Northern Lights 2016 by Hurtigruten Ferry.
The trip was cancelled in January because of ship failure, and was rebooked for November.
I had my doubts back at the end of January when two days before our trip was due to start, the ship was still adjacent to the dry dock at Bremerhaven. It's a day and a half voyage to Bergen from there. Later I watched its lack of progress on a website and could see that it would never have made the scheduled departure time at Bergen but then it broke down enroute and had to be towed into port.
29th January 2016 In the meantime I was on my way from Heathrow and what a flight it was. Storm Gertrude had arrived and was battering the Norwegian Coast. We got to within a few feet of the tarmac when a gust forced the pilot to abort the landing and we had to go around. It was all very bumpy. The landing was sucessful the second time around and there was relieved clapping as we taxied to the terminal. We were then told we were being taken to an hotel rather than the ship. Some knew that the ship hadn't made it, others hadn't received any news up to that point. Then followed two days of chaos. The upshot was that the astronomy cruise was cancelled. Some passengers waited for another ship to do the standard trip, others who were part way into a longer itinery had no option but to make thetr way on to their next departure point. Me, I went home after spending two nights in Bergen. I was picked up by Doreen who promptly went on a winter break to Tenerife. Then I was refunded all of my costs and promptly rebooked.
...fast forward to...
18th November 2016 Friday evening. Guess what? Storms are forecast! The M3 will be closed between J3 and the M25 for a bridge demolition and it is going to be raining on Sunday, joy!
The plan: The scheduled Hurtigruten ferries make the trip up the coast of Norway to the port of Kirkenes and then return to Bergen the round trip taking twelve days. It is described as the world's most beautiful voyage. The trip is scheduled to visit thirty or so intermediate ports and harbours in each direction along the 1,500 mile route. I should also mention that Doreen and I have been to many of these places before, both on a cruise (2002) and in our motorcaravan (2006) see links at the end, but, because Doreen is not that interested in being bounced around or being cold, I am on my own.
The Astronomy voyage is not much different to the normal round trip apart from the fact that perhaps around 80 of the passsengers on board are more interested in the night sky than the actual passage, also in these high latitudes and in late November much of it will be in darkness. We will be led by Dr John Mason, who as well as describing what we can see outside will also be giving lectures. There is also a visit to a planetarium in Tromso.
Only two of the ferries are big enough to accomodate all of us outside on the rear deck where the bright ships lights will be turned off. We will be on MS Trollfjord which is the sister ship to Midnatsol which couldn't make it last time.
19th November The weather forecast on the BBC was dire last night but seems to have moderated a bit this morning so fingers crossed. The daily outward schedule (not mentioning all of the the ports) is as follows:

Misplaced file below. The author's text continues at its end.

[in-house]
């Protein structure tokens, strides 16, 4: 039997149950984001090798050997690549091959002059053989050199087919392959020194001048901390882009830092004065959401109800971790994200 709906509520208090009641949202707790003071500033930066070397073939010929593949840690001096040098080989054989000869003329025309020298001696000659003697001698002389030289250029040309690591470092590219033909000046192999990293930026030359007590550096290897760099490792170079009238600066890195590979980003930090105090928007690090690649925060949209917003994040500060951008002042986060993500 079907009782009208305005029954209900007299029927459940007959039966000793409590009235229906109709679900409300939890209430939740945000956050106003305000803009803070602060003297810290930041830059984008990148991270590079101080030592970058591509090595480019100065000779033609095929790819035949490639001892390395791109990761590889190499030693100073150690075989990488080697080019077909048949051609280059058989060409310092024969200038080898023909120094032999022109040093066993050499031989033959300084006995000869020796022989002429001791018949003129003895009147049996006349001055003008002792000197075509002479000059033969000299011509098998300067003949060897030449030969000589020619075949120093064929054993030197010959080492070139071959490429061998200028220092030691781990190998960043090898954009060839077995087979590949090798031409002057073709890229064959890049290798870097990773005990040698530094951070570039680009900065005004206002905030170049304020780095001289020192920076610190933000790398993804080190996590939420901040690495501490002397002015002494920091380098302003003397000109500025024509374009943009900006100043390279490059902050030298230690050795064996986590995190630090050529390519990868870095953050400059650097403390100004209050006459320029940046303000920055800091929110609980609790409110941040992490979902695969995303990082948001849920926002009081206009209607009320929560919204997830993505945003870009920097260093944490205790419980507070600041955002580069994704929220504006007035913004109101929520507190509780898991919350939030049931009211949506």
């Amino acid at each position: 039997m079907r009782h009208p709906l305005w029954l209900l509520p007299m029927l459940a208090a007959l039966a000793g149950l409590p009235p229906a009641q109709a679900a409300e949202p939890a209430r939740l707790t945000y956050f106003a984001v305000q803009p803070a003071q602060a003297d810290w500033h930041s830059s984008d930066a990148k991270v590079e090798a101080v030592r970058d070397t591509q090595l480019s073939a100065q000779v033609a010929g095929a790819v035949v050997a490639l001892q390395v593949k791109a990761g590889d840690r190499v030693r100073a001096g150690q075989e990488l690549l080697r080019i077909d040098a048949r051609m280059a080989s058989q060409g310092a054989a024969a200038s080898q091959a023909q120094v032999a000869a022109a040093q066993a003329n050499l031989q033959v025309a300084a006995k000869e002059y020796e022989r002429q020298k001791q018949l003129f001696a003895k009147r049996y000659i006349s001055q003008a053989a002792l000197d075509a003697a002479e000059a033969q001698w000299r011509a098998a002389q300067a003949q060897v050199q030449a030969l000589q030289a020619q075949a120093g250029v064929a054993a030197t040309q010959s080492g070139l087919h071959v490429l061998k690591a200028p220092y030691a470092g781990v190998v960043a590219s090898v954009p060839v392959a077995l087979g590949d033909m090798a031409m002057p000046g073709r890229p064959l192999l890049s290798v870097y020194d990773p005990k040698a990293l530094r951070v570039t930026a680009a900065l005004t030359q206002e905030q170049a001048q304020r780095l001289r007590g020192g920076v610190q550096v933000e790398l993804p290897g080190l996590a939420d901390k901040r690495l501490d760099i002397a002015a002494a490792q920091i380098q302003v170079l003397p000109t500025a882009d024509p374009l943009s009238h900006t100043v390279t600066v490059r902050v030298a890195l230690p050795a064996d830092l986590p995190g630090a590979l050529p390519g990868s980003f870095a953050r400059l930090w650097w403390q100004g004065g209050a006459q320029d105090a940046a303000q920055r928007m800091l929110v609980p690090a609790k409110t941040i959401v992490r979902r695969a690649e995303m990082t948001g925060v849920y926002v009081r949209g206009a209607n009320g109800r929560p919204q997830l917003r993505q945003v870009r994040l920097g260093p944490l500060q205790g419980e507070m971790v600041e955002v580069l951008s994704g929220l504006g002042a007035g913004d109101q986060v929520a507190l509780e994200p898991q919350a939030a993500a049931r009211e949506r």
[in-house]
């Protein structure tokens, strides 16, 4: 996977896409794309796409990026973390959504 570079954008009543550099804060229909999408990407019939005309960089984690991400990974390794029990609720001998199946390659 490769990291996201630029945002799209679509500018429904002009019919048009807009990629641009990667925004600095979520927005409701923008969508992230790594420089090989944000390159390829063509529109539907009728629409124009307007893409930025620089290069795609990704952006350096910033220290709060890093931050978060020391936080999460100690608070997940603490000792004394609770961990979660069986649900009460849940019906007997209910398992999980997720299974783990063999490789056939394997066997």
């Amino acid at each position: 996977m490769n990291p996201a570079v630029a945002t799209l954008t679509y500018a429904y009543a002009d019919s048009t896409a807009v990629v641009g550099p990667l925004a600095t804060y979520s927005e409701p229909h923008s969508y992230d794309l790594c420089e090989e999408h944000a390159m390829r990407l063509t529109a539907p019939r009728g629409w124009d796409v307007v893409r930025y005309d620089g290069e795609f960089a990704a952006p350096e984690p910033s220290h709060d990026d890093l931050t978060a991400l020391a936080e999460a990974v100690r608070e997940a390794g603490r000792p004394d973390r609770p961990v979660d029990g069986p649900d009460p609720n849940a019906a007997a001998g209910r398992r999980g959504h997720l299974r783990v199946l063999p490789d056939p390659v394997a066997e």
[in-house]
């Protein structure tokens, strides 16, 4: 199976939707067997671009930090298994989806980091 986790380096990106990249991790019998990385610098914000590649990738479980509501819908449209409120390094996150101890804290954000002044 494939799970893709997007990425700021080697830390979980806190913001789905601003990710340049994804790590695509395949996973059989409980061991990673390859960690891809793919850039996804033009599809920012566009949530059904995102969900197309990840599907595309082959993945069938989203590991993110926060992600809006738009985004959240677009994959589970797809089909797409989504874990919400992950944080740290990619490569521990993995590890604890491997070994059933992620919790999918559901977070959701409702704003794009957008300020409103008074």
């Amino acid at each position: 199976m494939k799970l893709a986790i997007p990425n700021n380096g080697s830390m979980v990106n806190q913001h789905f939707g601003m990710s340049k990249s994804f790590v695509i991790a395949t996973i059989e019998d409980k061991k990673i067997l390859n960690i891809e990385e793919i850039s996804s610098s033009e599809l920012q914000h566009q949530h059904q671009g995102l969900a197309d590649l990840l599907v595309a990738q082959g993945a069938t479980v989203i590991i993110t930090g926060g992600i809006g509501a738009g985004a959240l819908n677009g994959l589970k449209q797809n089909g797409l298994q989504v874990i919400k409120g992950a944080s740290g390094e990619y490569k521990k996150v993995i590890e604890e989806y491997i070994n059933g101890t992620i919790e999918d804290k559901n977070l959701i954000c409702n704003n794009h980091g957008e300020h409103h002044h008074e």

- 20th Nov. Leave Bergen 22.30
- 21st Alesund
- 22nd Trondheim
- 23rd Cross Arctic circle, Lofoten Islands
- 24th Tromso
- 25th Nordkapp
- 26th Kirkenes
The same ports are visited on the return but at a different time of day. This means that ports that were visited in the wee small hours on the way up will be in the afternoon on the way back and some of them will be in daylight! This is a voyage north but it is also a voyage east and we will go to longitudes further east than Istanbul or Cairo
Day 1 20th November 2016
Well with storm Angus in UK, the M3 closed between junctions 3-2 and a long delay at Heathrow it was not an auspicious beginning. However, we arrived at Bergen airport after a good smooth flight and that included the final landing approach. Came to Hurtigruten by bus, the main tunnel into Bergen seemed much longer than in January (since confirmed that it has been extended).
On board by 4pm after the safety briefing. Bought the thick book of the cruise for 300NOK in the on-board shop and bought a coffee for 32NOK. Note that to get a rough idea of price divide by ten and call it £s. Decided that the offered excursions were too expensive for me and declined most of them (see later), also as previously stated I have been to the coast of Norway, as far as Nordkapp, before so they were not so interesting for me. So this is an excursion-lite blog
Alongside at Bergen
Dinner with 'Quiet' Dave from Australia and Frank and Chris plus two German ladies from Stuttgart whose names I was told but being Swabian they had names I didn't recognise or then remember. I met so many people on this cruise and at my age I don't always remember names so if you are reading this and you haven't got a mention then at least I haven't said anything bad about you. I am supposed to be on table 57 onto which people travelling alone were put. We named it the rejects table.